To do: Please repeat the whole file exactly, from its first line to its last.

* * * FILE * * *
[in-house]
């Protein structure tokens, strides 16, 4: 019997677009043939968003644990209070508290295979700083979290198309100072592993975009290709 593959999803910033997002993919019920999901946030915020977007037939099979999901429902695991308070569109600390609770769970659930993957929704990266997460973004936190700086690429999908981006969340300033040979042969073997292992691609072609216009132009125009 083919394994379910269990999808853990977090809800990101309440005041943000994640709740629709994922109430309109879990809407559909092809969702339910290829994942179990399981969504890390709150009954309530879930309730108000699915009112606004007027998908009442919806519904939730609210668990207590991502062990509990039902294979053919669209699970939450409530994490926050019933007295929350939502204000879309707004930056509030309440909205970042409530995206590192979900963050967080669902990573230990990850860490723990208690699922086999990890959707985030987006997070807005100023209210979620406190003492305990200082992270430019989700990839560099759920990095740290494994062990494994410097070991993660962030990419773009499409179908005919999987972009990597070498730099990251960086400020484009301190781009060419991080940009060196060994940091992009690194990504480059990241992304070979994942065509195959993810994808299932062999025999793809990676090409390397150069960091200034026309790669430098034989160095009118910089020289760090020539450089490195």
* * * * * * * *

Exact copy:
[in-house]
């Protein structure tokens, strides 16, 4: 019997677009043939968003644990209070508290295979700083979290198309100072592993975009290709 593959999803910033997002993919019920999901946030915020977007037939099979999901429902695991308070569109600390609770769970659930993957929704990266997460973004936190700086690429999908981006969340300033040979042969073997292992691609072609216009132009125009 083919394994379910269990999808853990977090809800990101309440005041943000994640709740629709994922109430309109879990809407559909092809969702339910290829994942179990399981969504890390709150009954309530879930309730108000699915009112606004007027998908009442919806519904939730609210668990207590991502062990509990039902294979053919669209699970939450409530994490926050019933007295929350939502204000879309707004930056509030309440909205970042409530995206590192979900963050967080669902990573230990990850860490723990208690699922086999990890959707985030987006997070807005100023209210979620406190003492305990200082992270430019989700990839560099759920990095740290494994062990494994410097070991993660962030990419773009499409179908005919999987972009990597070498730099990251960086400020484009301190781009060419991080940009060196060994940091992009690194990504480059990241992304070979994942065509195959993810994808299932062999025999793809990676090409390397150069960091200034026309790669430098034989160095009118910089020289760090020539450089490195």